IS YOUR FIRST AID KIT HOOF FRIENDLY?
Most of the items in
your regular kit will work on hooves, so you won't have to make a bunch of special purchases, which saves on money
and space if you know what items can serve double duty.
First and foremost, you should always have lots of gauze and rolls of cotton, along with self-sticking bandage (like
vetwrap), duct tape and scissors. Also, some saline wash and large, clean syringes without needles. An antiseptic salve
of your choice and some iodine and maybe even a blood stop powder (though corn starch works well for that!)
. Toss in an extra hoof pick and a stiff brush and some pliers.
Some other useful items would be cotton
balls, iodine, latex gloves for you, a hoof boot that's a little big on your horse ( big so it can fit over gauze and such,
or can be used to soak the foot in the case of an abscess), and nippers (especially if your horses are shod-you
may need to pull a shoe in a hurry and nippers can cut both nails and hoof, and can assist in pulling off the shoe if the
jaws open wide enough).
The hoof pick
and brush, obviously, remove debris to allow you to assess the situation and clean any wounds (or remove the source of a bruise-a
rock, for instance). Flashlights are handy at this point if it's dark or you are trying to find a puncture hole.
A syringe of saline water can flush wounds and remove debris
without scrubbing or irritating the tissues, and saline is used in eyes, so there's that "double duty" we talked
about, for eye, just use the bottle, not force pressure from a syringe. Once a wound is flushed, (in a pinch, a garden hose can work), you should wrap it with
gauze and a layer of cotton, then cohesive bandage to keep contamination out and protect the wound. On the hoof, duct tape
can make the final, outer layer to keep the bandage from wearing through very quickly, but a hoof boot would be easier if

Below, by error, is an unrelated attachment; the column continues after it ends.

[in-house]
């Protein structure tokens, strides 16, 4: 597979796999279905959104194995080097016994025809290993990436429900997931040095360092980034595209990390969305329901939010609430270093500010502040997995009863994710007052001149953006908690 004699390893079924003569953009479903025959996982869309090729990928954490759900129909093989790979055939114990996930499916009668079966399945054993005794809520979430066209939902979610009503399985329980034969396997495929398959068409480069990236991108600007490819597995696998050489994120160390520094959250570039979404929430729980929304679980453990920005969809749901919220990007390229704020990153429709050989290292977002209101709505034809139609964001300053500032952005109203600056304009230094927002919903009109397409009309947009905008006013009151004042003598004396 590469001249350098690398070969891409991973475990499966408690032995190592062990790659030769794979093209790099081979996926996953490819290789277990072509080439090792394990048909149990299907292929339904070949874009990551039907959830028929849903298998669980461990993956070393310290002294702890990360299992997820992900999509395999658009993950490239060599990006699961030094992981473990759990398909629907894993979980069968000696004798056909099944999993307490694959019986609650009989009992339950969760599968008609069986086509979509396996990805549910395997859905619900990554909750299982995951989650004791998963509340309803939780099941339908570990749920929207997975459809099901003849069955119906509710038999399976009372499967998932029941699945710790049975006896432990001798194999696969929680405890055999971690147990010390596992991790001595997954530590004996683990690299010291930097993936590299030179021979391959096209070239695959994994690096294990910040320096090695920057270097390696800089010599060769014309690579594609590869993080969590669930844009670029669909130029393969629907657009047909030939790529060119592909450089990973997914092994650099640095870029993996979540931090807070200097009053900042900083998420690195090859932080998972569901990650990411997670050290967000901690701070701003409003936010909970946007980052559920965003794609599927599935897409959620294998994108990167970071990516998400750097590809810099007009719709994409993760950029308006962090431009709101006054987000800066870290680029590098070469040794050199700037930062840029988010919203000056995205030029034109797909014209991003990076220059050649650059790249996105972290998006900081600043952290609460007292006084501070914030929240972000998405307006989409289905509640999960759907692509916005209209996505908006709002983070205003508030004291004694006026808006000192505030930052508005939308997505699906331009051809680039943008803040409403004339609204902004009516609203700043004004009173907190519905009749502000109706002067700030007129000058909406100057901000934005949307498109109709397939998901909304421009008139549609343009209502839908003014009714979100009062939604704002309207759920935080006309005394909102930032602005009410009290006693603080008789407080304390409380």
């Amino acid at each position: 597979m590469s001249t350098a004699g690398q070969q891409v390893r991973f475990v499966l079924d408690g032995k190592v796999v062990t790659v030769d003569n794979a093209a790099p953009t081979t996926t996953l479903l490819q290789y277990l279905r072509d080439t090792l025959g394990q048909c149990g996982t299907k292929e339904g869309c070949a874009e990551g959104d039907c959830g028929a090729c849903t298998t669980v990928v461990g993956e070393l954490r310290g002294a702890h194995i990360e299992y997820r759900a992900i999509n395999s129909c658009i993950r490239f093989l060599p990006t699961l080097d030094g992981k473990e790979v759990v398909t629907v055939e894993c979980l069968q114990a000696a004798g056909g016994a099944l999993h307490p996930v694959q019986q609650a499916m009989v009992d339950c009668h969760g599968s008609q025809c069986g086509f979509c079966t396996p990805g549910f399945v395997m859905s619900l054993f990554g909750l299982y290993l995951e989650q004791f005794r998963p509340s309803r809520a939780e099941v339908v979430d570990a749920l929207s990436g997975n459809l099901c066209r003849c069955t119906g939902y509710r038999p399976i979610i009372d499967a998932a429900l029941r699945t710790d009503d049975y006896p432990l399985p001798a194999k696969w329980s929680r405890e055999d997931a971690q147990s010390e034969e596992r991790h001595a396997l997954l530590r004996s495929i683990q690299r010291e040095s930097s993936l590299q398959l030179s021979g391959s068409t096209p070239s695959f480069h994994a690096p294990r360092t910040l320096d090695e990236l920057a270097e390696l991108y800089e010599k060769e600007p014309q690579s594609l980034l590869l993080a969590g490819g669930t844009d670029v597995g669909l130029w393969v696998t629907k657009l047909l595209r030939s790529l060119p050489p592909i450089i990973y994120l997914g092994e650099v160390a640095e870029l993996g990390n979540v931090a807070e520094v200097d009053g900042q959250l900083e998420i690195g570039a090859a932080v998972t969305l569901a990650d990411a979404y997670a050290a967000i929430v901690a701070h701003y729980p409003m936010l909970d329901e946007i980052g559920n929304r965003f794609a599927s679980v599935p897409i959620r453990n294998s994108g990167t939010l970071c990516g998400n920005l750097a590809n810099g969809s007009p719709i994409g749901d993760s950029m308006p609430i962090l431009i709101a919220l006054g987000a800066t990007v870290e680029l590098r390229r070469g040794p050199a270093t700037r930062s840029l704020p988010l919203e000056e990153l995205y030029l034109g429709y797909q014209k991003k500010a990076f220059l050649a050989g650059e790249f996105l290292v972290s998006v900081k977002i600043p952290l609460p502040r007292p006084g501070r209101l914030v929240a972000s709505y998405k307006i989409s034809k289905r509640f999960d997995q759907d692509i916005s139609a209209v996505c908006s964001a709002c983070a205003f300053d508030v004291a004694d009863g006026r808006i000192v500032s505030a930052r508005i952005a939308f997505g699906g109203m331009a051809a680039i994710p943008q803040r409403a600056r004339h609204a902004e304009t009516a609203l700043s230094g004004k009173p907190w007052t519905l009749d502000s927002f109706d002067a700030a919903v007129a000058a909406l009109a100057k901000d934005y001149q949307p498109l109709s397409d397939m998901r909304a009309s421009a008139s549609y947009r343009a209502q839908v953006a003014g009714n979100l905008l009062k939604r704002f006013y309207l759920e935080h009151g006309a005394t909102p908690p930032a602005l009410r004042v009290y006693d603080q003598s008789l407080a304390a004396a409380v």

you have one handy. In the case of lots of bleeding, diapers and maxi pads are wonderfully absorbent. Just duct tape them
on, and they can pad a lame hoof. If the wound is bleeding profusely, do not remove the bandage while waiting for the vet,
just leave the pressure wrap alone. The blodd will clot to it, and removing the bandage will encourage more bleeding.
By the way, if you ever need to apply a tourniquet, old panty
hose will do the trick, and can also help hold bandages over a joint, if you cut the toe out.
Back to the other items....scissors, of course, cut bandage materials, pliers
might remove a nail from a hoof (consult with a vet,or farrier first, as sometimes removing an object lets the blood
flow if it was staunched by the foreign object and makes the hole hard to find). Then, of course is the salve, save this for
after care. In real emergencies, salves can create an issue when the vet tries to clean the wound and can react
with the agents he wants to use, and salves are not a priority, just stopping blood flow and general cleansing and protecting
the wound are the priority.
Be sure to check your horse's feet daily or at least as often
as you possibly can. You will become familiar with your horses' "norm" and catch problems sooner, as well as prevent more
potential problems (removing stones becomes less of an issue if your horse is barefoot, but you should still inspect
the hoof for injuries and overall health). Some horses will step on a nail, yet not limp until it has festered into an abscess.
Also, what a benefit if your horse is used to having his feet handled before there is an emergency. It can be very dangerous
to examine and treat an injured, scared horse if he's not used to having his feet handled.